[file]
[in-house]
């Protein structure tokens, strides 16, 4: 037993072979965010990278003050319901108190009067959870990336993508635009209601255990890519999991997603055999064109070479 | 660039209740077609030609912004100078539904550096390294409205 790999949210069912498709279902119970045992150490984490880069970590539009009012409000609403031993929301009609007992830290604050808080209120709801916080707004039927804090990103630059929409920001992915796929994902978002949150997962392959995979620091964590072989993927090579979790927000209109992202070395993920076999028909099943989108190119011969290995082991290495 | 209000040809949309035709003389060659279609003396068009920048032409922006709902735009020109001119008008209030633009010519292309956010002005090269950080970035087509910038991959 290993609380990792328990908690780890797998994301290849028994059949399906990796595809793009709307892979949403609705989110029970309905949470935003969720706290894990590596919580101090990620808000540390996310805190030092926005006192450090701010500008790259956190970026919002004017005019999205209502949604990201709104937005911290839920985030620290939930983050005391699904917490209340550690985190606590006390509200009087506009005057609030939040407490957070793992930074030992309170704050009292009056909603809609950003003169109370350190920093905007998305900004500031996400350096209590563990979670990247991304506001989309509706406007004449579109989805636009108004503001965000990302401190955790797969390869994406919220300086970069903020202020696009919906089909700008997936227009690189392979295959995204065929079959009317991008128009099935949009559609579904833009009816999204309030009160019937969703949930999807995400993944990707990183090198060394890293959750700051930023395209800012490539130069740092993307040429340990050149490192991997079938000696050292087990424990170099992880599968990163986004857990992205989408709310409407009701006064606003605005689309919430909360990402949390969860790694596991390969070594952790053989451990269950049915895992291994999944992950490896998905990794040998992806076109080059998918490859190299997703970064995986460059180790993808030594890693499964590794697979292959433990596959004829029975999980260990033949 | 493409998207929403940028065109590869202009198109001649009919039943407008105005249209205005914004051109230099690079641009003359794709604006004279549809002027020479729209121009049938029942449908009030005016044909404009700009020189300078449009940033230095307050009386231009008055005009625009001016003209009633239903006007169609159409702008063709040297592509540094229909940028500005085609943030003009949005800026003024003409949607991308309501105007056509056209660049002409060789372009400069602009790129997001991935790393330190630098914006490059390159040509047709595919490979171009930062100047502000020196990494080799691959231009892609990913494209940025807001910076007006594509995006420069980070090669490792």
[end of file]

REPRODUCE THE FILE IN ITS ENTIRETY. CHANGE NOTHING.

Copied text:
[in-house]
């Protein structure tokens, strides 16, 4: 037993072979965010990278003050319901108190009067959870990336993508635009209601255990890519999991997603055999064109070479 | 660039209740077609030609912004100078539904550096390294409205 790999949210069912498709279902119970045992150490984490880069970590539009009012409000609403031993929301009609007992830290604050808080209120709801916080707004039927804090990103630059929409920001992915796929994902978002949150997962392959995979620091964590072989993927090579979790927000209109992202070395993920076999028909099943989108190119011969290995082991290495 | 209000040809949309035709003389060659279609003396068009920048032409922006709902735009020109001119008008209030633009010519292309956010002005090269950080970035087509910038991959 290993609380990792328990908690780890797998994301290849028994059949399906990796595809793009709307892979949403609705989110029970309905949470935003969720706290894990590596919580101090990620808000540390996310805190030092926005006192450090701010500008790259956190970026919002004017005019999205209502949604990201709104937005911290839920985030620290939930983050005391699904917490209340550690985190606590006390509200009087506009005057609030939040407490957070793992930074030992309170704050009292009056909603809609950003003169109370350190920093905007998305900004500031996400350096209590563990979670990247991304506001989309509706406007004449579109989805636009108004503001965000990302401190955790797969390869994406919220300086970069903020202020696009919906089909700008997936227009690189392979295959995204065929079959009317991008128009099935949009559609579904833009009816999204309030009160019937969703949930999807995400993944990707990183090198060394890293959750700051930023395209800012490539130069740092993307040429340990050149490192991997079938000696050292087990424990170099992880599968990163986004857990992205989408709310409407009701006064606003605005689309919430909360990402949390969860790694596991390969070594952790053989451990269950049915895992291994999944992950490896998905990794040998992806076109080059998918490859190299997703970064995986460059180790993808030594890693499964590794697979292959433990596959004829029975999980260990033949 | 493409998207929403940028065109590869202009198109001649009919039943407008105005249209205005914004051109230099690079641009003359794709604006004279549809002027020479729209121009049938029942449908009030005016044909404009700009020189300078449009940033230095307050009386231009008055005009625009001016003209009633239903006007169609159409702008063709040297592509540094229909940028500005085609943030003009949005800026003024003409949607991308309501105007056509056209660049002409060789372009400069602009790129997001991935790393330190630098914006490059390159040509047709595919490979171009930062100047502000020196990494080799691959231009892609990913494209940025807001910076007006594509995006420069980070090669490792």